Case Study: Tracking Mouse Footfalls with the Crosshairs Tool
Above: Frames annotated by 20 crowd workers.
Below: Crowd annotations grouped with a clustering algorithm.
This case study explains how to use the crosshairs tool to track mouse footfalls.
Quantitative studies of whole animal morphology and locomotion are difficult to automate due to high variability in image sets caused by changes in background intensity or intrinsic variability between subjects or specimens. Quantius workers are adept at dealing with such variability and also have knowledge of basic concepts in animal morphology such as the difference between toes and fingers, tails and noses.
Here, we leverage these strengths of human intervention to study the footfall pattern of a mouse from a study of left-right alternation in locomotion; returning data that is almost indistinguishable from time-intensive annotations made by a trained expert.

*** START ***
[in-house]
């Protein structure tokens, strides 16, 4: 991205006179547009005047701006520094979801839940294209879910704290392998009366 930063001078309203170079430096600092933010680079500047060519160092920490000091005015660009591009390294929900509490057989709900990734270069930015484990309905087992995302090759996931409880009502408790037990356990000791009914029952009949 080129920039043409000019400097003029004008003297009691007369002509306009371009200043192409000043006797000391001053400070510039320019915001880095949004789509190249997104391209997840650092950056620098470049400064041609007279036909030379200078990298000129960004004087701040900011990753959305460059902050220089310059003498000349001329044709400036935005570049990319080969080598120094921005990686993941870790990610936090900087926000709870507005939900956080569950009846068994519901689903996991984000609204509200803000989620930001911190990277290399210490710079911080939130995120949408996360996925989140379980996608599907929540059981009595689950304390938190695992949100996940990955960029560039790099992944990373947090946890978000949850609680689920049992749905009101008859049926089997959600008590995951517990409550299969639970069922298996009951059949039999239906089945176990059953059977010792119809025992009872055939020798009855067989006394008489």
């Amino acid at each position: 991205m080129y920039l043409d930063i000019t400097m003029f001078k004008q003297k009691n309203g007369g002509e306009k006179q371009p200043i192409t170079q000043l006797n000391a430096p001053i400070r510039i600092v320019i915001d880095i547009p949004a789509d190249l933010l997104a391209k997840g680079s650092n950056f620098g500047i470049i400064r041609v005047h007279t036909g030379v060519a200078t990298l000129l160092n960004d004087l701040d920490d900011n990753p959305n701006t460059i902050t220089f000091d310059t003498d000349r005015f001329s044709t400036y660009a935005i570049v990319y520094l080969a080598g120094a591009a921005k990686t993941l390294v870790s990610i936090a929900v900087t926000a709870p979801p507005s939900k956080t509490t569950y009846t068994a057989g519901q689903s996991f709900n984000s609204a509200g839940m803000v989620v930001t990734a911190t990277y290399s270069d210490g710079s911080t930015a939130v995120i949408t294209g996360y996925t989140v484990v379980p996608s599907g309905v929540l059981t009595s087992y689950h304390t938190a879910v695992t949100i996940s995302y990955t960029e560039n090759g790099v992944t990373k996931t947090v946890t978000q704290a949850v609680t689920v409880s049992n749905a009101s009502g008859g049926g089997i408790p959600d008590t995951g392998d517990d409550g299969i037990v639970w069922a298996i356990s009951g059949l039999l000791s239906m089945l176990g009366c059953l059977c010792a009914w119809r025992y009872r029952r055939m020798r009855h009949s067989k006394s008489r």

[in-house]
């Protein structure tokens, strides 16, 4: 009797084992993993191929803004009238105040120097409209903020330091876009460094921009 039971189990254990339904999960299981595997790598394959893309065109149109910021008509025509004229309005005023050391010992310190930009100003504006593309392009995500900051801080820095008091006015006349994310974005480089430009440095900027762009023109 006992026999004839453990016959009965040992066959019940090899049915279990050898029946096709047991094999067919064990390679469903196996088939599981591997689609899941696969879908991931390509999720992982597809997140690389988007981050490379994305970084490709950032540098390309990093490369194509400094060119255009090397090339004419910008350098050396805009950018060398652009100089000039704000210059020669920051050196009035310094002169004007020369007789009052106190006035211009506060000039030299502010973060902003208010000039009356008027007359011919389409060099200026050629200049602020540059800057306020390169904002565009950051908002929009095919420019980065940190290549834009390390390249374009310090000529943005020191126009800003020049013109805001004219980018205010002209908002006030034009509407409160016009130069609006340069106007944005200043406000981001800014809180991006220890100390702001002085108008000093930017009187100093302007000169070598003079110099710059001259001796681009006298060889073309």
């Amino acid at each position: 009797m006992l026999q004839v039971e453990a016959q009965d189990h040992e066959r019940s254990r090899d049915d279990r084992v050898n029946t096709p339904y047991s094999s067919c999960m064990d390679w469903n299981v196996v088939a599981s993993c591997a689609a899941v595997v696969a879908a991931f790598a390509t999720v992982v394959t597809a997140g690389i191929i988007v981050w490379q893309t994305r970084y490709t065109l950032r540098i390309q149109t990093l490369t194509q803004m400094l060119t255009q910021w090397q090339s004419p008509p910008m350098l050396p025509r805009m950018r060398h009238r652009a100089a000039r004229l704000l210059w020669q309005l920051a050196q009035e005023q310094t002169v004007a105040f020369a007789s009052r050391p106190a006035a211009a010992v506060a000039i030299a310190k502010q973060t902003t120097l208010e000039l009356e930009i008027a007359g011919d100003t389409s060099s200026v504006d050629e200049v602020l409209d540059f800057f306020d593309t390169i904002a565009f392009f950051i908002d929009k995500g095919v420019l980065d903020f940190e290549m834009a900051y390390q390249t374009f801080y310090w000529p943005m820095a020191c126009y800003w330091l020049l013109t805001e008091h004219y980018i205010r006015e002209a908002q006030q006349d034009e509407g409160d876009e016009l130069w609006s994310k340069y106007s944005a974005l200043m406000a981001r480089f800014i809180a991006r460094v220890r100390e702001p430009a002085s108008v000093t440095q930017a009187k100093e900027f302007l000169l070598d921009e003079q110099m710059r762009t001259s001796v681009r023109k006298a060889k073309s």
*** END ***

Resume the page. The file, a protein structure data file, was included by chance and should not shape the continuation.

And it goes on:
First, we take a movie of a mouse and save it as a set of .png images. Then, we upload the images to Quantius with the following parameters:
- Job name: Mousefootfalls.
- Tool: Crosshairs.
- Slider: Off.
- Instructions: "Click the tip of the tail, the ends of each digit (fingers and toes), and the tip of the nose of the mouse."
- Replicates: 20.
Quantius workers enable natural detection of animal morphologies in difficult phase contrast settings. a Raw data preparation for upload to Quantius. b Job setup parameters in the Quantius interface. c Gait analysis of the mouse using annotations by an expert scientist, and also by a crowd of Quantius workers. Raw Quantius annotations are grouped via a clustering algorithm in Matlab and tracked using TrackMate in FIJI in post-processing. The x position of the tail, digits, and nose of the mouse strongly agree between the expert and Quantius workers, with velocities of the paws accurate to within 5% error.